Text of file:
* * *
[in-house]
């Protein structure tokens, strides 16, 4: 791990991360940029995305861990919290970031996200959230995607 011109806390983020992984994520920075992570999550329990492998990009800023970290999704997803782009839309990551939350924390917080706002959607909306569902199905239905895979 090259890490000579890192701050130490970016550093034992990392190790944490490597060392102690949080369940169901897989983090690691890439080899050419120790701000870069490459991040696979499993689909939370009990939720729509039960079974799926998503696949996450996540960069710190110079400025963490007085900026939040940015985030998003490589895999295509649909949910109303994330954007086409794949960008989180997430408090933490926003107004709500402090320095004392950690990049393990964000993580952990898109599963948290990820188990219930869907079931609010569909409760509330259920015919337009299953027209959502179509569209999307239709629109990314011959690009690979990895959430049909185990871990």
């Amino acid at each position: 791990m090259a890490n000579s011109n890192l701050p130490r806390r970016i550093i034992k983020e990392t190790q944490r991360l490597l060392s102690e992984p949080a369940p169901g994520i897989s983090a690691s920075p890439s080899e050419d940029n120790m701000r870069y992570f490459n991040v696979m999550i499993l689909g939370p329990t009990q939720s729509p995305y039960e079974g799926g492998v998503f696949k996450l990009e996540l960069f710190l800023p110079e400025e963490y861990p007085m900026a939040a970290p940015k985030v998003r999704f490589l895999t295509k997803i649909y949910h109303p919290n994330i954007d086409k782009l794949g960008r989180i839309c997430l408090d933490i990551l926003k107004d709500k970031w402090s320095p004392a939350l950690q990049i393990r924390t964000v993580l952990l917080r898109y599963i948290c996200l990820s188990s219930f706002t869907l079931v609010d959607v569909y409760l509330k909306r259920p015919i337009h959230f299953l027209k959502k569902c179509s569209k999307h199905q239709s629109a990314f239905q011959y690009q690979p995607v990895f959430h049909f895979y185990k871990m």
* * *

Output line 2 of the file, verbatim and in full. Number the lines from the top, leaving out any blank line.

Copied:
């Protein structure tokens, strides 16, 4: 791990991360940029995305861990919290970031996200959230995607 011109806390983020992984994520920075992570999550329990492998990009800023970290999704997803782009839309990551939350924390917080706002959607909306569902199905239905895979 090259890490000579890192701050130490970016550093034992990392190790944490490597060392102690949080369940169901897989983090690691890439080899050419120790701000870069490459991040696979499993689909939370009990939720729509039960079974799926998503696949996450996540960069710190110079400025963490007085900026939040940015985030998003490589895999295509649909949910109303994330954007086409794949960008989180997430408090933490926003107004709500402090320095004392950690990049393990964000993580952990898109599963948290990820188990219930869907079931609010569909409760509330259920015919337009299953027209959502179509569209999307239709629109990314011959690009690979990895959430049909185990871990």